We pay close attention to this at SPI. I realize we're very large, as is Public, but that doesn't mean even as an individual with the community, we can't be paying attention to the questions that are coming up and then create resources and content around those things.
I really especially love how the Public team at large went around really holding community guidelines and therefore the behavior in the community at such a high mark. As we all know, I love onboarding. I love community guidelines. And I think something about everything, setting that tone from any kind of external advertising or how the company at large talked about community, but also the CX team really driving the tone, really understanding what they were building and modeling and maintaining behavior norms, that's everything. It's everything.
And if a community where you have to have a brokerage account and your financial information linked to it, if they're having community guideline issues, then of course the rest of us will, right? I mean, that is a high stakes community to be messing around in and pushing boundaries. But of course, it's going to happen. It's the world we live in.
So really having very clear guardrails on how to participate in my house is just paramount. And anytime someone brings it up, I will bring it up in the takeaways, because it's just a huge part of a healthy community. There will always be arguments. There will always be people, personalities that don't get along. It's our job to make sure those people can, if they're willing to play by the rules and it's just whatever, like that people can exist in a community. Much like in your neighborhood, there's probably a neighbor that's kind of annoying. We're not going to kick them out of the neighborhood. We have to learn how to live with them peacefully.
And so our job as mayor of our community now in the digital, not in the neighborhood, our job is to keep the peace, but keep the safety as well and make sure people feel heard and loved. And you know, in a digital community, we can evict people, if we need to. So we've got that power.
So many other things. I think I want to just specifically talk about something that I think is amazing and so smart and obvious, but also do we do this, and it's invite the people you want in your community to your community. It's like getting a party all set up and hoping people will show up versus sending invitations out, right? And so I think Public did this in a very smart way with their partnerships. So if you're going to have a YouTuber advertise, talk about Public, not just necessarily going for the biggest name in investing or whatever it is, go for the person that looks like or is like, or is really, the type of person you want in your community. That is genius.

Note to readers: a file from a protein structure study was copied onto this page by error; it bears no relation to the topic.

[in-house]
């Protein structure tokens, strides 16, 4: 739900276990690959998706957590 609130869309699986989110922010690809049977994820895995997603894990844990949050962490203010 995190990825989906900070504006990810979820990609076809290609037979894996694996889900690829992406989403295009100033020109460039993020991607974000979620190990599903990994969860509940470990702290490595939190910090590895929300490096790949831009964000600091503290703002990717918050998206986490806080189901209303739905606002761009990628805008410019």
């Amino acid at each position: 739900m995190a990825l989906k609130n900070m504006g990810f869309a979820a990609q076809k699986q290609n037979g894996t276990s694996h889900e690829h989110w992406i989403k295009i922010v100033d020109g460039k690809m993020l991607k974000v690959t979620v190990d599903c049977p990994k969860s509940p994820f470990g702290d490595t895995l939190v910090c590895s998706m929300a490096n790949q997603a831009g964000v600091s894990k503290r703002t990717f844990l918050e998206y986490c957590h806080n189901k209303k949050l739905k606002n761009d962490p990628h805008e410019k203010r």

So as promised, lots of babbling here. I hope you had the same takeaways or maybe you had totally different ones. Let us know. Hit us up on Twitter @TeamSPI or hit me up personally @JillianBenbow on the tweets, on the Twitters. I'd love to hear your thoughts. What did you think about this episode? What were your takeaways? Also, if you haven't already, please like, subscribe and review the show, wherever you listen. That'll help us continue to grow our audience of community builders. And then we can just have a big party, all of us. You're all invited. Community builders unite. And on that, I'll see you next Tuesday.
You can find Willa Tellekson-Flash on Twitter @Willacff find her on LinkedIn by looking up her name, Willa Tellekson-Flash. And of course, she's on Public.com. Check her out in the Public community.
Your lead host for the community experience is me, Jillian Benbow. Our executive producer is Matt Gartland. Our senior producer is David Grabowski. And our editor is Paul Grigoras. Sound editing by Duncan Brown. Theme music by David Grabowski. See you next Tuesday.